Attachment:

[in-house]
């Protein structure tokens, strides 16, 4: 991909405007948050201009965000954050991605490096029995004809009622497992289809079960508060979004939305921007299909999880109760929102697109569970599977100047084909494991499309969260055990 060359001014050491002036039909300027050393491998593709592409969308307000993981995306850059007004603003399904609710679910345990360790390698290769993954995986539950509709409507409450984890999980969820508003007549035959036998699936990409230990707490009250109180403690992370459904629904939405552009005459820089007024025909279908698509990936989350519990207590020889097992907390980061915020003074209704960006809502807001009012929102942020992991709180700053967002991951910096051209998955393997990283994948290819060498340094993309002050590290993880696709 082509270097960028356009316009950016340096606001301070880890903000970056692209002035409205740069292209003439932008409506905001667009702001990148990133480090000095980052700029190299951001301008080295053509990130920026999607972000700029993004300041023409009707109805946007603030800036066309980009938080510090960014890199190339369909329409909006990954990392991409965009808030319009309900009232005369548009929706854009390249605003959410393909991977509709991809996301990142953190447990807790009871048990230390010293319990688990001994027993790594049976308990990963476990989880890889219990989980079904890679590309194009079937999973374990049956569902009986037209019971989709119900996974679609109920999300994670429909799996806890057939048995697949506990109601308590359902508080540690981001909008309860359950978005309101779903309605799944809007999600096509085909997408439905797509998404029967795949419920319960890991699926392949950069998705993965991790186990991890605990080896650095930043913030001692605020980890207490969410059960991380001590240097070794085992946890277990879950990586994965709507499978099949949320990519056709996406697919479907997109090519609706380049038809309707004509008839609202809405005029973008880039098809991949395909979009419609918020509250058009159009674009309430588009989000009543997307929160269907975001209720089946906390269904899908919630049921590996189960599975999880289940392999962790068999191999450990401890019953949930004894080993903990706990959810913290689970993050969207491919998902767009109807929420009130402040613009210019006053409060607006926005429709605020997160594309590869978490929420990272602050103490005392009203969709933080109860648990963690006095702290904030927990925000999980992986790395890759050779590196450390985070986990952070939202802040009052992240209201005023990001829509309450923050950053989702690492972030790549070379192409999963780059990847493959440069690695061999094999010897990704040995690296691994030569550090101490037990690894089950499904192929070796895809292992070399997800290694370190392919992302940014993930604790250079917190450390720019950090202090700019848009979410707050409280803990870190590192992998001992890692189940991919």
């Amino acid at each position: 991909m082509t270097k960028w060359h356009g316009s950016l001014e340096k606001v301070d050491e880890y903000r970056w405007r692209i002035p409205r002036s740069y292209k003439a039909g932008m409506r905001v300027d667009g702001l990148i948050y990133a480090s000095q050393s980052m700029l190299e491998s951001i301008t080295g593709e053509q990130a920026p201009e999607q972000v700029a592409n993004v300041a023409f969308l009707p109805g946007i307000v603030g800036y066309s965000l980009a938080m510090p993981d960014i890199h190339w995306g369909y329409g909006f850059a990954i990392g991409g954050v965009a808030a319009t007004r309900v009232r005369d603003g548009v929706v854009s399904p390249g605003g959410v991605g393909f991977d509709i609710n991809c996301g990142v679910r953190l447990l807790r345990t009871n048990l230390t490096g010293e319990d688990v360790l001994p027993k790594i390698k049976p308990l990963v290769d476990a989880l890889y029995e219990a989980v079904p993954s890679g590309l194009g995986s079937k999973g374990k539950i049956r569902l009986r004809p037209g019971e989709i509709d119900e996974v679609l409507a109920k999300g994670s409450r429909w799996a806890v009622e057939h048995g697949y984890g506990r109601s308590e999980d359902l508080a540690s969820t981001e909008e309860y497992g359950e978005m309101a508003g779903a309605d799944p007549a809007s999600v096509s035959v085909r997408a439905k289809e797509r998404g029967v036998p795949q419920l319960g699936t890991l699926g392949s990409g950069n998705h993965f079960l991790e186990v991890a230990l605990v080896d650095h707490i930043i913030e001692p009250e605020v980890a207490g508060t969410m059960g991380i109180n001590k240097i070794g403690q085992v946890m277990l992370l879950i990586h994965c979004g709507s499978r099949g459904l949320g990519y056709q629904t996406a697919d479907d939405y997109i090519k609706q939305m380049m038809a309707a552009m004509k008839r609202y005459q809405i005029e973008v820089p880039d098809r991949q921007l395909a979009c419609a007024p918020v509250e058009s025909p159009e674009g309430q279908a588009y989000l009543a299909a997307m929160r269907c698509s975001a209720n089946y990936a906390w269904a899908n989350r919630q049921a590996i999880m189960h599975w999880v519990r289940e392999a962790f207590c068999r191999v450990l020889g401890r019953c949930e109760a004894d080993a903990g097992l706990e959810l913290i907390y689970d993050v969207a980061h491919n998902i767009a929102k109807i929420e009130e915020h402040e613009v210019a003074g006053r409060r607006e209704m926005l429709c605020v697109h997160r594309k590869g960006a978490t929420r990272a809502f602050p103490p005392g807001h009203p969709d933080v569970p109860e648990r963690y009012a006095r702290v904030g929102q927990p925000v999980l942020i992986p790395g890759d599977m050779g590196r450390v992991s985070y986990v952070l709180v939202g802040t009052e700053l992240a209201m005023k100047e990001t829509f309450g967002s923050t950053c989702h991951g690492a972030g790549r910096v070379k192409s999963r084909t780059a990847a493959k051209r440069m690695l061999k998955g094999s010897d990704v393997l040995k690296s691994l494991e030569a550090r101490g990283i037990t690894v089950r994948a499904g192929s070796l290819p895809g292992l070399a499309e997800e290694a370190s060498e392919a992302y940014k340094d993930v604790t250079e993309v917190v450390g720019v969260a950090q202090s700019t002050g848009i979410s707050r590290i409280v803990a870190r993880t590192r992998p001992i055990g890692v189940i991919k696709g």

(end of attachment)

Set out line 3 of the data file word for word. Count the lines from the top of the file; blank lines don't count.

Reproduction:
């Amino acid at each position: 991909m082509t270097k960028w060359h356009g316009s950016l001014e340096k606001v301070d050491e880890y903000r970056w405007r692209i002035p409205r002036s740069y292209k003439a039909g932008m409506r905001v300027d667009g702001l990148i948050y990133a480090s000095q050393s980052m700029l190299e491998s951001i301008t080295g593709e053509q990130a920026p201009e999607q972000v700029a592409n993004v300041a023409f969308l009707p109805g946007i307000v603030g800036y066309s965000l980009a938080m510090p993981d960014i890199h190339w995306g369909y329409g909006f850059a990954i990392g991409g954050v965009a808030a319009t007004r309900v009232r005369d603003g548009v929706v854009s399904p390249g605003g959410v991605g393909f991977d509709i609710n991809c996301g990142v679910r953190l447990l807790r345990t009871n048990l230390t490096g010293e319990d688990v360790l001994p027993k790594i390698k049976p308990l990963v290769d476990a989880l890889y029995e219990a989980v079904p993954s890679g590309l194009g995986s079937k999973g374990k539950i049956r569902l009986r004809p037209g019971e989709i509709d119900e996974v679609l409507a109920k999300g994670s409450r429909w799996a806890v009622e057939h048995g697949y984890g506990r109601s308590e999980d359902l508080a540690s969820t981001e909008e309860y497992g359950e978005m309101a508003g779903a309605d799944p007549a809007s999600v096509s035959v085909r997408a439905k289809e797509r998404g029967v036998p795949q419920l319960g699936t890991l699926g392949s990409g950069n998705h993965f079960l991790e186990v991890a230990l605990v080896d650095h707490i930043i913030e001692p009250e605020v980890a207490g508060t969410m059960g991380i109180n001590k240097i070794g403690q085992v946890m277990l992370l879950i990586h994965c979004g709507s499978r099949g459904l949320g990519y056709q629904t996406a697919d479907d939405y997109i090519k609706q939305m380049m038809a309707a552009m004509k008839r609202y005459q809405i005029e973008v820089p880039d098809r991949q921007l395909a979009c419609a007024p918020v509250e058009s025909p159009e674009g309430q279908a588009y989000l009543a299909a997307m929160r269907c698509s975001a209720n089946y990936a906390w269904a899908n989350r919630q049921a590996i999880m189960h599975w999880v519990r289940e392999a962790f207590c068999r191999v450990l020889g401890r019953c949930e109760a004894d080993a903990g097992l706990e959810l913290i907390y689970d993050v969207a980061h491919n998902i767009a929102k109807i929420e009130e915020h402040e613009v210019a003074g006053r409060r607006e209704m926005l429709c605020v697109h997160r594309k590869g960006a978490t929420r990272a809502f602050p103490p005392g807001h009203p969709d933080v569970p109860e648990r963690y009012a006095r702290v904030g929102q927990p925000v999980l942020i992986p790395g890759d599977m050779g590196r450390v992991s985070y986990v952070l709180v939202g802040t009052e700053l992240a209201m005023k100047e990001t829509f309450g967002s923050t950053c989702h991951g690492a972030g790549r910096v070379k192409s999963r084909t780059a990847a493959k051209r440069m690695l061999k998955g094999s010897d990704v393997l040995k690296s691994l494991e030569a550090r101490g990283i037990t690894v089950r994948a499904g192929s070796l290819p895809g292992l070399a499309e997800e290694a370190s060498e392919a992302y940014k340094d993930v604790t250079e993309v917190v450390g720019v969260a950090q202090s700019t002050g848009i979410s707050r590290i409280v803990a870190r993880t590192r992998p001992i055990g890692v189940i991919k696709g």